WordPress Headless: Meet the Future of WordPress

WordPress Headless is a popular term that has been gaining momentum lately and many believe that this is the future of the platform. But do you know what that term means?

WordPress is an extensive and incredibly complex platform, but it has its limitations.

Although it is a complete tool for bloggers and web developers to create the most diverse websites, it does not allow you to do everything. For example:

  • Publish content to multiple platforms;
  • Coding your site in languages other than PHP and Javascript;
  • Use WordPress as an editorial tool without the website attached

However, all of this is possible with WordPress Headless. It takes a little technical knowledge, but by decoupling WordPress from your front-end, you can use the back-end content management tools for just about anything you can imagine.

Ready to dive into this topic and see what headless WordPress can do for you? So let’s get going.

What is WordPress Headless?

A content management system (CMS) usually comes with two parts: the front-end and the back-end.

The back-end is where the “management” part comes in. In WordPress, this is where you create and publish blog posts and pages, as well as manage various aspects of your website, such as settings, appearance and other users.

The front end is what people see when they visit your site. In WordPress, it changes its appearance and updates the pages as you work on the backend and modifies Themes.

For most users, this “docked” CMS solution works well, providing a way to easily create a website and manage written content.

The disadvantage is that the front-end and back-end of this type of application are generally inseparable, since they depend a lot on each other.

A Headless CMS decouples these two parts, leaving only the back end intact. You have your database, your admin panel and your content management tools – but no theme or website.

However, using the REST API, you can connect anything to it, from a mobile application, a personalized website, etc. The implications of this are enormous for developers.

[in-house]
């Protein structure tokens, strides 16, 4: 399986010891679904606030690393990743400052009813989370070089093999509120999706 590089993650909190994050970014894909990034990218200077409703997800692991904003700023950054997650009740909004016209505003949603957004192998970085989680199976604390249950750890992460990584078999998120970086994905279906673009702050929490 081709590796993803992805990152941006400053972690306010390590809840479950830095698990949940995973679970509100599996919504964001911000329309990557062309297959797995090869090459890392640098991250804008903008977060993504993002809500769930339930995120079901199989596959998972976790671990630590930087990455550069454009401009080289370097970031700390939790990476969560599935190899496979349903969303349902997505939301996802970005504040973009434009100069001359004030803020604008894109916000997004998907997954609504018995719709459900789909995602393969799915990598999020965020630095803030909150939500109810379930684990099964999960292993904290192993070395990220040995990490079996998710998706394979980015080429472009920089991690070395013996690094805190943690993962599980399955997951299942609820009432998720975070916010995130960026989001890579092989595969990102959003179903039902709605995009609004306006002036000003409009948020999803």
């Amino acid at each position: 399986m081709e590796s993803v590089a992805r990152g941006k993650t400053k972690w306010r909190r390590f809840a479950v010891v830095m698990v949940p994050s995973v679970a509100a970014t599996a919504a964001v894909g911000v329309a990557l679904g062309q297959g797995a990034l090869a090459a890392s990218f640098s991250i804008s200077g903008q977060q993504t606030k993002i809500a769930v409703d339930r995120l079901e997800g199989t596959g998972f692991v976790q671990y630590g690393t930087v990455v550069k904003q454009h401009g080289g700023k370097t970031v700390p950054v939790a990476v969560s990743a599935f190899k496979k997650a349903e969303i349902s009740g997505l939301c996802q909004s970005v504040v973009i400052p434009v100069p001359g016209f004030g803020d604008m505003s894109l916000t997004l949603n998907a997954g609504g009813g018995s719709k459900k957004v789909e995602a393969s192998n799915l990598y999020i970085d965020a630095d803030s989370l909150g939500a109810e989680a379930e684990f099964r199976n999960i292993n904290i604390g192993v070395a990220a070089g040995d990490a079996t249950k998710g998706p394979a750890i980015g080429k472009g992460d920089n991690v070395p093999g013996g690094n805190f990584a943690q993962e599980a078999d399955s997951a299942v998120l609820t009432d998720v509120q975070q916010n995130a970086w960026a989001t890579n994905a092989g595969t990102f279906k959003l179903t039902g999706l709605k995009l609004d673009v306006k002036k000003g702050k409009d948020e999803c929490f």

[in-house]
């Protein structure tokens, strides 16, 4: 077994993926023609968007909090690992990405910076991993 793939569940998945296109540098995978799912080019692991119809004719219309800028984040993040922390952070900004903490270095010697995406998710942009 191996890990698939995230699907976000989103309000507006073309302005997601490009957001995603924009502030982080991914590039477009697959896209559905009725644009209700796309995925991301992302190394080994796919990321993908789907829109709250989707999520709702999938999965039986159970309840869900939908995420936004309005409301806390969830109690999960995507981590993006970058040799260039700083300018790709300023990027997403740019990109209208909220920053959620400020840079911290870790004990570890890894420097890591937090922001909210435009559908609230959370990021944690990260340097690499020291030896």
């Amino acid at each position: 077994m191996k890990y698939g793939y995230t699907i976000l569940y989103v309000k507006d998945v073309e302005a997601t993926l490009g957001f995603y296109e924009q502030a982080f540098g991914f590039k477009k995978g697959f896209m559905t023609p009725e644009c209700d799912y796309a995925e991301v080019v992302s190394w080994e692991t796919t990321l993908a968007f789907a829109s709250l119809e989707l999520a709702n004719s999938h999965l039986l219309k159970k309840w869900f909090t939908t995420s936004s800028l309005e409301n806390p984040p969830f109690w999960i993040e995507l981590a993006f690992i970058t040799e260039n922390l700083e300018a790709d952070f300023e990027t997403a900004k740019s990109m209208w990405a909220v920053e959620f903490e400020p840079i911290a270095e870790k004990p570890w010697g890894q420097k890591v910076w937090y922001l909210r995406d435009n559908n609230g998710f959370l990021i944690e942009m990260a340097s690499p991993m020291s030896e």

Why would you like to use a Headless CMS?

Making WordPress Headless disconnects the front end, leaving you free to use the back end for any purpose. Create your own website, application or content management tool; the possibilities are endless.

WordPress is mostly coded in PHP, with a little bit of Javascript. However, as a Headless CMS, it is possible to connect your website to third party applications made in Ruby, Python or other languages using the API.

If you wish, you can code the entire site in a different language and have a better experience for your visitors.

And that’s exactly the point: you get the complete installation of WordPress with almost all of its features intact and the ability to experiment with web structures that were previously incompatible.

All you need to do is use the integrated REST API to connect your custom website and WordPress, and everything will fit together perfectly.

This is how WordPress already works, but with a little code, you can cut the default connections and replace the front end of your website with a PWA or an interface made in React or Flutter. If it can connect to an API, you can use it with WordPress.

Decoupling WordPress can also improve security, especially if you have your WordPress site and administrator on different servers and domains.

Hacks and DDoS attacks can only reach one of these endpoints. So, if security is very important to you, a Headless CMS on a hidden server may be the solution.

In summary: if you want to use the WordPress interface to connect to a custom website or application, use WordPress Headless.

What can WordPress Headless do?

Decoupling the CMS frees developers to try new things and work with languages that previously couldn’t be paired with WordPress.